Wednesday, October 23, 2013

My Inability to Walk

This is the first time I have written about what happened, and what I went through, after what was to be a simple office procedure. It is a very emotional and difficult time on which to reflect. I had symptoms of Nystagmus (involuntary eye movement), my hands were involuntarily grasping/grabbing, and a neurologist had concerns about weakness on the left side of my body. In 2006, I received an MRI scan, and was given a lumbar puncture - a procedure done at an office visit to rule out MS.

I went home after the office visit, still sedated on anti-anxiety medication, and went straight to bed. When I awoke, it was to a living nightmare. I couldn't get out of bed, and was experiencing more pain than I ever had in my life.

It was at that point my life drastically changed. I had to sleep beside my mother, so I could wake her when I needed to get up. At the age of 24, I had quickly regressed to infancy, lifted from bed by a tired mother.

The pain was unbearable to the point where I couldn't walk without the assistance of crutches, often using a wheelchair when I could find one. I couldn't get up from a lying position, I even required a catheter for a period of time. Beyond my physical pain and limitations, I suffered mentally. The combination made a simple lighthearted conversion impossible. A friend I had known since kindergarten would call and say she missed me, and just wanted to talk; I remember telling her to stop calling. I could barely work, which meant my credit score went from 'amazing' to 'default' very quickly, and was brought to near financial ruin.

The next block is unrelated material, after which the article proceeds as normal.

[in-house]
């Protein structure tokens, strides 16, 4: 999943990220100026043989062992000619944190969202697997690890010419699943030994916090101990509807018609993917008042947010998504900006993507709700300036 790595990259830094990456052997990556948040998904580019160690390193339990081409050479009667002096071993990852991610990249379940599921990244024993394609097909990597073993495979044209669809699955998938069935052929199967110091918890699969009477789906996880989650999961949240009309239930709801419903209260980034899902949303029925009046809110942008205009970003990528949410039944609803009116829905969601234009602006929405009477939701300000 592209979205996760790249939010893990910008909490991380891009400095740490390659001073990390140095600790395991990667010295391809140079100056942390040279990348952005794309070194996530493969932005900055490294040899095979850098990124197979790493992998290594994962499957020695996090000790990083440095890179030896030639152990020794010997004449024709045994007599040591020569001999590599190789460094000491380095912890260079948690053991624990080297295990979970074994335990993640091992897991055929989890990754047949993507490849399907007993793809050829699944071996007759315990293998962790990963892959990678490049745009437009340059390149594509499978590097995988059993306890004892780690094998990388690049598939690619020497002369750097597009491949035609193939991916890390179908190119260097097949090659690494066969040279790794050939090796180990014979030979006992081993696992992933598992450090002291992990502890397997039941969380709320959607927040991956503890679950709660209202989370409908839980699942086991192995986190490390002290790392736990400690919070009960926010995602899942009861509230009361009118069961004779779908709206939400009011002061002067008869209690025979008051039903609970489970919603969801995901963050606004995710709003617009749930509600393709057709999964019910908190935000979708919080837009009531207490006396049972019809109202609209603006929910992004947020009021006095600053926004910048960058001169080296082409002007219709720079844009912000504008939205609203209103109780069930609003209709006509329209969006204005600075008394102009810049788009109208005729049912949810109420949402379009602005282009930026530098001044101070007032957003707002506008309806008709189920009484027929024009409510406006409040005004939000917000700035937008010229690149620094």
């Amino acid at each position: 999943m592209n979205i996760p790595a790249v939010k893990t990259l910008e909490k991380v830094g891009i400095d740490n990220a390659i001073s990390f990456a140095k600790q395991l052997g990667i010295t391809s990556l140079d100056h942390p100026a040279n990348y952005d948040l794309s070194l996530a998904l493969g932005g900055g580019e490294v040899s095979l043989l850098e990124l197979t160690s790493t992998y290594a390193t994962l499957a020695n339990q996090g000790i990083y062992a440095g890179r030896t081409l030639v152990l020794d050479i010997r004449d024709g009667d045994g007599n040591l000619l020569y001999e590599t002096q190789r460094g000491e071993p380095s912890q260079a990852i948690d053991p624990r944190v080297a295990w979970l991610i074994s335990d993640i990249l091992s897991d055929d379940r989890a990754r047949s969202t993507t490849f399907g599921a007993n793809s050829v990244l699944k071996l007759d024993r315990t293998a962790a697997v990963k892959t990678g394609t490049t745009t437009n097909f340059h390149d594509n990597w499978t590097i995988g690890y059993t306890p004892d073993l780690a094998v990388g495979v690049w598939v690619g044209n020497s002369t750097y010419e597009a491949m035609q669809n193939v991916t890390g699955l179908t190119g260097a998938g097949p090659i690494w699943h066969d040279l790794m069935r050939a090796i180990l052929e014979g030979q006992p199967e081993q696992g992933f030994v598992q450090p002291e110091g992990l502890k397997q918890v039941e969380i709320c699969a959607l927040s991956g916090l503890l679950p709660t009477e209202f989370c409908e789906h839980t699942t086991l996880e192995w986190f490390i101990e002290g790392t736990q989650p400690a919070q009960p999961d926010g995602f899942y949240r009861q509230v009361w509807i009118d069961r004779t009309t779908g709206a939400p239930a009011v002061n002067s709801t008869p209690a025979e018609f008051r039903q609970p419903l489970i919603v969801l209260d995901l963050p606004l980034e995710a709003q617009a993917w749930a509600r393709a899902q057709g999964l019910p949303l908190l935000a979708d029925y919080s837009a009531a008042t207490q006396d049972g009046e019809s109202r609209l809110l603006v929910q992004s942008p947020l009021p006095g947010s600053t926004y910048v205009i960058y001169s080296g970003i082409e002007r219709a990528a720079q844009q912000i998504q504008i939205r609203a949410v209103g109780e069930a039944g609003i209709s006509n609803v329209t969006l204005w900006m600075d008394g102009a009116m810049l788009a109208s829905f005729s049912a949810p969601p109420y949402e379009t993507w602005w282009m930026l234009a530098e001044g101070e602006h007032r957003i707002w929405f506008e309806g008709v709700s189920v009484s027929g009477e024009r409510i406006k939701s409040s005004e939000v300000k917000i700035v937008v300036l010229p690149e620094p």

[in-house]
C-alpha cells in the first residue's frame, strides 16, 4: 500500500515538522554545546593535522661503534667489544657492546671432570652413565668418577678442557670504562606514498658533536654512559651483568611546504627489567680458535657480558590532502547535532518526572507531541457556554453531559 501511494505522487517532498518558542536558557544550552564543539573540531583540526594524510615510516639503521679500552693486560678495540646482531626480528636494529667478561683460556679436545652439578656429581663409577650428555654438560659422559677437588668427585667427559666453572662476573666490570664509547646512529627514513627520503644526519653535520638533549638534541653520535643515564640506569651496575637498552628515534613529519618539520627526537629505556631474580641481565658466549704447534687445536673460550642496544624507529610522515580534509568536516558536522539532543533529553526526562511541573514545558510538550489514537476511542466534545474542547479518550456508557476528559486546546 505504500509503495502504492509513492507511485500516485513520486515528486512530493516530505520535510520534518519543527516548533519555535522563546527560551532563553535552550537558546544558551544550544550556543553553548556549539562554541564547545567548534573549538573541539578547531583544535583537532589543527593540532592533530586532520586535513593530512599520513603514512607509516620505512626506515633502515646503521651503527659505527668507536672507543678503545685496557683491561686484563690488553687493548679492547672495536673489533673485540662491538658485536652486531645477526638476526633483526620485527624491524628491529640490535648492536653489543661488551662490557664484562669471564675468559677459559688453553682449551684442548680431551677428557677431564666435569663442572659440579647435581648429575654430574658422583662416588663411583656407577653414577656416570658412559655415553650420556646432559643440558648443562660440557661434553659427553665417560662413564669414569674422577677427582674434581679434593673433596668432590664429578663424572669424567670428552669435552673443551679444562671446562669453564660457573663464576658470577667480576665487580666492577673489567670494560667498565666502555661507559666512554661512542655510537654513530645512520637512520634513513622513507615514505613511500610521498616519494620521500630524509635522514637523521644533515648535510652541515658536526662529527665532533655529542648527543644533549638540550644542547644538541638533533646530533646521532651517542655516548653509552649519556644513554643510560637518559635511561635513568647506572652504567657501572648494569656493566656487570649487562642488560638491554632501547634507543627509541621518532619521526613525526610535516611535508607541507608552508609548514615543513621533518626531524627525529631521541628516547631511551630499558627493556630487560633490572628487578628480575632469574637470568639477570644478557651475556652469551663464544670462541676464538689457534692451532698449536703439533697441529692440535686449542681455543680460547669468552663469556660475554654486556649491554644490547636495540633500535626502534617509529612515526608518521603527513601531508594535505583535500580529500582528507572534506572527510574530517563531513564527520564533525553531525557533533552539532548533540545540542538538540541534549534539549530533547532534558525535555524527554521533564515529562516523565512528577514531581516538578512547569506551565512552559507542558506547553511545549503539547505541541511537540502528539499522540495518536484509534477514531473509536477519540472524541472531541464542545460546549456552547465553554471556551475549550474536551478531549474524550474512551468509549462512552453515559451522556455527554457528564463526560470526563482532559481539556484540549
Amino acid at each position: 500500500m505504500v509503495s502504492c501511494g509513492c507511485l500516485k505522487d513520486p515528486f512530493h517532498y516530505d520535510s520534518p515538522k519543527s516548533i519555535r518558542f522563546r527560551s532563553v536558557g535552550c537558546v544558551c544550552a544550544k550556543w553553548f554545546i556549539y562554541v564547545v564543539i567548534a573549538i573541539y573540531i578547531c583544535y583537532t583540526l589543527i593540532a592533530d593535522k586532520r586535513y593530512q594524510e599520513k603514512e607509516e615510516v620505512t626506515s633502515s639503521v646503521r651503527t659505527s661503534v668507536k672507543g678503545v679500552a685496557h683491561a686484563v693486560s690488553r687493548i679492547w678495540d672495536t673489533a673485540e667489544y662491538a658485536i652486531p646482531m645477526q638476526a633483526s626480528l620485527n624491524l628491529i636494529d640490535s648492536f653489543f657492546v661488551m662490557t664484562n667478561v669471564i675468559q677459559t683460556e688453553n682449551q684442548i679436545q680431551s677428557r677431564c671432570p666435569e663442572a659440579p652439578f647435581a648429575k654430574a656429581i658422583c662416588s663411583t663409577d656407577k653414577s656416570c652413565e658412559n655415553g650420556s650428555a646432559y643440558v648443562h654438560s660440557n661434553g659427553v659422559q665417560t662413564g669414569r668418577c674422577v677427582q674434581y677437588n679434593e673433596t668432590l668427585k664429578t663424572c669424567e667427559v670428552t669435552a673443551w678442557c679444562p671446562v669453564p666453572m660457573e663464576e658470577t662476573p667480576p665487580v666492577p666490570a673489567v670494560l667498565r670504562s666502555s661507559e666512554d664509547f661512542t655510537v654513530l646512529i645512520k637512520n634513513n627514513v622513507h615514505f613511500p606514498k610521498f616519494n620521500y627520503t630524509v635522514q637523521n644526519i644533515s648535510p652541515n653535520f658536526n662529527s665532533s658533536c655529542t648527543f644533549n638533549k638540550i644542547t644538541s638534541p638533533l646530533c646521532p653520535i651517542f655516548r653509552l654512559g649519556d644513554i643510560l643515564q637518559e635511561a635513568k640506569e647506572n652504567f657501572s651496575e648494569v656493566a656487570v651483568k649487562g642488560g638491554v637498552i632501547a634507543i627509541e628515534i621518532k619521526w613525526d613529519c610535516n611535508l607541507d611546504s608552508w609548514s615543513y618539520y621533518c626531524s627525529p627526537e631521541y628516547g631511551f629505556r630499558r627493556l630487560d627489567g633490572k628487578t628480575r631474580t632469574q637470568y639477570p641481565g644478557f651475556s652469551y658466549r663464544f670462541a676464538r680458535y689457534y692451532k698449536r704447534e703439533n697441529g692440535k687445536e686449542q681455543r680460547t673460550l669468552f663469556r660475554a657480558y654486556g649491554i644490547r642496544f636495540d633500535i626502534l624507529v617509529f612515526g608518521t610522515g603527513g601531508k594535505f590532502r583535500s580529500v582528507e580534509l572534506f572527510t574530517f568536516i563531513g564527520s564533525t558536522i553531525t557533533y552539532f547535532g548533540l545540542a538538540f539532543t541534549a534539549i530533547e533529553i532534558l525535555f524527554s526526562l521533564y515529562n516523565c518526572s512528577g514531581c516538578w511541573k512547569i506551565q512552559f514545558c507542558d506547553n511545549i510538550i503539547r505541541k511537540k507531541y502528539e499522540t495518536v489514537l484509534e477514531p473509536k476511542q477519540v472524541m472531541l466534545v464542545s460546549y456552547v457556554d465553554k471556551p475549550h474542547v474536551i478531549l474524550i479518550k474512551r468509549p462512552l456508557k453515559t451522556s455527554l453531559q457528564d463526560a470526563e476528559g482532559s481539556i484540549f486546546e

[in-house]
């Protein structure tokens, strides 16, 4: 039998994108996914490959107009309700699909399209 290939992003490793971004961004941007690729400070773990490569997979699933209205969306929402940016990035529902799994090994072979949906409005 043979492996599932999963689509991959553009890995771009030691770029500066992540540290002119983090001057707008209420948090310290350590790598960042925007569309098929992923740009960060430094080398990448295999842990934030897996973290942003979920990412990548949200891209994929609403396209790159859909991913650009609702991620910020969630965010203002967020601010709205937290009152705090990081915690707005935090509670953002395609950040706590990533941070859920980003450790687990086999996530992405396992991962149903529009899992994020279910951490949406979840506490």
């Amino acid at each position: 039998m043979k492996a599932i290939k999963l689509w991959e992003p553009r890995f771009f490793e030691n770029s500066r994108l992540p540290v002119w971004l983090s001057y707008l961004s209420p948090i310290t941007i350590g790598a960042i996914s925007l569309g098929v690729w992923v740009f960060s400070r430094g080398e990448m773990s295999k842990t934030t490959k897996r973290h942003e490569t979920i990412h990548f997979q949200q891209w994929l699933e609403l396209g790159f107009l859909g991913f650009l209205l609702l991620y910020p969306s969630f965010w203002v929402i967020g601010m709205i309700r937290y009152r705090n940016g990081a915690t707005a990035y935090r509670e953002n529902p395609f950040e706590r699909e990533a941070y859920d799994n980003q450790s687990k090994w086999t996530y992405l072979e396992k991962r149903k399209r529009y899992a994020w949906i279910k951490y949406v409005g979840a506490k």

I forced myself to do a few four-hour shifts at work, often taking bathroom breaks to cry of pain resulting from simply the standing my job required. For the most part, I was not working because co-workers could see how dire things were, and quite honestly, I was unable to fulfill my duties.

I was enrolled in physical therapy, received injections in my groin area, wore a TENS unit, and was prescribed a cornucopia of pills, including neurological medications, muscle relaxers, pain medication, sleeping pills, as well as anxiety and depression medications. I asked the doctor how long this could last, and his answer was 5 or 15 years; he didn't know. At this point, no medication could ease my pain enough to live normally, and nothing could lift the devastation that hung over me.

Over the course of about 1.5 years, I frequented hospitals in the area when the pain was too overwhelming, or when I was unable to urinate. Adding insult to injury, I was often treated like a drug addict, receiving neither answers, nor relief.

The doctor who performed the procedure (and many neurologists in general), will tell you that what I've written here is not the result of a lumbar puncture, that it simply wouldn't happen. Well, let me tell you: it DID happen. Not only to me, but to my little brother at the age of five, when a hospital visit was needed to rule out meningitis. He was admitted to a Children's Hospital in Detroit for months, and the doctors claimed it a was mystery, and even tested him for Adrenoleukodystrophy (ALD). It wasn't until I had mine years later, that I made the connection of the lumbar puncture with the pain and inability to walk. I speculate there may be a genetic abnormality in our spines, making such a response to having a lumbar puncture a reality. This is further evidenced by a (closed) sacral dimple on my daughter's lower back at birth. She is fine, but she will never receive a spinal puncture as long as I have a say.

There was no point of 'healing' or 'recovery' since then. It has been a slow and gradual 7 years since, and I still occasionally deal with nerve pain. There are times during the year which I spend up to a week lying on my back as much as possible, just waiting for the pain to subside.

Although it is still hard to reflect on, there is an overall picture where I find strength within the entire experience. I have come so far from where I was, and so very slowly. I see life differently. The sun shines a little brighter than before. I appreciate the little things in life. I celebrate the simple things, like walking; just living life (for the most part) not in pain. Never in my life did I imagine I would be running. But here I am, and I feel like a living miracle.

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